9 AUGUST 1975, Page 5

Clarence Darrow

Sir: As an American, I find it good that such an essentially American entertainment as Darrow is warmly received in London, but Peter Cotes errs on three points in his comments on it (Spectator, July 26).

First, he cannot have seen the original Broadway production of Inherit the Wind, in which the late Paul Muni and Ed Begley brought Darrow and Bryan to life with much more than -telling effect". Second, Darrow is hardly unique as a one-man show that is also a good play — one need only recall Hal Holbrook's Mark Twain, or Will Rogers, Jr., as his father, or, more recently, James Whitmore as Harry S. Truman. These were scarcely deficient in the script department. Finally, to refer to Bryan, the vice-presidential candidate in 1896 and a crusader for a return to the silver standard (". . . you shall not crucify mankind upon a cross of gold"), as a -fundamentalist lay preacher' is to do him less than full justice.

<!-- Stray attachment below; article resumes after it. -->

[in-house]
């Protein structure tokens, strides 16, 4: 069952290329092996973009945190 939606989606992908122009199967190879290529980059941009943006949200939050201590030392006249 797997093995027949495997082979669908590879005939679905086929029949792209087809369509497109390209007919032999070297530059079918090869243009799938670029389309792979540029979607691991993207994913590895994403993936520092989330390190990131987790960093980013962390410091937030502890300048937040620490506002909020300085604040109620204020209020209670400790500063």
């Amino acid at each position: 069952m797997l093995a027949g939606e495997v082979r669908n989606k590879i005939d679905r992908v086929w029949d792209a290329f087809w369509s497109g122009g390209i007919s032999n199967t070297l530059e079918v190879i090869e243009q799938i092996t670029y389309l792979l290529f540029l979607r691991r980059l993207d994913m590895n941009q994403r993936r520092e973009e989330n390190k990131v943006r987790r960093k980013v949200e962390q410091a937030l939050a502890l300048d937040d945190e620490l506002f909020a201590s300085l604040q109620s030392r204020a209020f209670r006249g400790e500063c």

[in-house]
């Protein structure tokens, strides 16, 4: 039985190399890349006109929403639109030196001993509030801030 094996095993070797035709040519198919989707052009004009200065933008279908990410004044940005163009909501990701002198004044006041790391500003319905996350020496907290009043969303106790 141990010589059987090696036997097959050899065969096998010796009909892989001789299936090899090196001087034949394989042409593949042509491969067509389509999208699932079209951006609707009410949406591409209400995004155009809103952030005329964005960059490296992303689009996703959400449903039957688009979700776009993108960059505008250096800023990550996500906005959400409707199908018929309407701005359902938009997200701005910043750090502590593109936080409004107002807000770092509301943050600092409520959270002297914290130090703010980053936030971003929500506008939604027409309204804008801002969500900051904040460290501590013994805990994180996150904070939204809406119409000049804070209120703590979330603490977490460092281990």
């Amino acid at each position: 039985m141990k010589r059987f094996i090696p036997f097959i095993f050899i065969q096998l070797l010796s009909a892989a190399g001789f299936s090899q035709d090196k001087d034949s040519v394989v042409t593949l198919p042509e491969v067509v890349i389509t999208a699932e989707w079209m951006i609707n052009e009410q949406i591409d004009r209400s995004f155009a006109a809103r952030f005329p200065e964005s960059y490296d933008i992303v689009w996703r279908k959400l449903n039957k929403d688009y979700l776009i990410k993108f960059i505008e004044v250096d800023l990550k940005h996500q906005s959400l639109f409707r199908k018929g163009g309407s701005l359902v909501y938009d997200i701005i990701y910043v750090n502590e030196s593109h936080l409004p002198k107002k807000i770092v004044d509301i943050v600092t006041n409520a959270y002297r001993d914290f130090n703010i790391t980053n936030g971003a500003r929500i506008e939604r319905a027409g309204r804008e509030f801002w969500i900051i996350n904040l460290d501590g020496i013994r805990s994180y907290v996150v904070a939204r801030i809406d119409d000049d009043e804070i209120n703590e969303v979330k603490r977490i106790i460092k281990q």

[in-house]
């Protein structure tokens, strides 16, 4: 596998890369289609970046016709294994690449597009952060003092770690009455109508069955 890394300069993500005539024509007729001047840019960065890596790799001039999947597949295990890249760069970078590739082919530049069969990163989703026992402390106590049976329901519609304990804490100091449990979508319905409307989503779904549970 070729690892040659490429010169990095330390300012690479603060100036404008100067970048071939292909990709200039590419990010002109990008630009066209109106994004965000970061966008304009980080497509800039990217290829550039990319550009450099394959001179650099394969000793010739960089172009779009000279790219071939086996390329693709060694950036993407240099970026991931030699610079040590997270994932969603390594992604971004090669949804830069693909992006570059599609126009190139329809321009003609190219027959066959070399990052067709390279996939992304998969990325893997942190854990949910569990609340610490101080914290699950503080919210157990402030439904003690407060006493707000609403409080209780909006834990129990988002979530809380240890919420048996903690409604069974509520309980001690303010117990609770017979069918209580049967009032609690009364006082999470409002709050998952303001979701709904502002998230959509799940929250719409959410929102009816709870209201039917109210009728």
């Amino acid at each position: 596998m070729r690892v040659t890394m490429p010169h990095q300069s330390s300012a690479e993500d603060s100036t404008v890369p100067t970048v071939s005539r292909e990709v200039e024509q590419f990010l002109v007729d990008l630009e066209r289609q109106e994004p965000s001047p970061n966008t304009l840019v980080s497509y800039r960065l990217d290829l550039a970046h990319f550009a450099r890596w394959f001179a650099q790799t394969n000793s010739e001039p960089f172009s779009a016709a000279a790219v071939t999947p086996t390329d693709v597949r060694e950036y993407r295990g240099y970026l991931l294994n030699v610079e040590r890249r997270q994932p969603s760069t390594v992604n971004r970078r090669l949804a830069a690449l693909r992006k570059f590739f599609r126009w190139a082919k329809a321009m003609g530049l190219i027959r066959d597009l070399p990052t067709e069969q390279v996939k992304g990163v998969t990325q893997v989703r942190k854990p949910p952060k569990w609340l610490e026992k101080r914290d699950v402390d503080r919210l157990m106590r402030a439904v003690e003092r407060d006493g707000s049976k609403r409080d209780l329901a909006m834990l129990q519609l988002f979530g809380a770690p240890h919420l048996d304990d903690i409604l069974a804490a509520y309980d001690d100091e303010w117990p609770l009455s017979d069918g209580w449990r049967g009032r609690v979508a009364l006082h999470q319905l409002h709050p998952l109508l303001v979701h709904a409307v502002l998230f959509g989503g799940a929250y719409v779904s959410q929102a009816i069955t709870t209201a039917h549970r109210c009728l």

It is interesting, too, to note that the Scopes trial helped make a name for another American — H. L. Mencken, who covered it as a young reporter out of Baltimore.

Susan H. Llewellyn 41 Terenure Road West, Dublin 6, Eire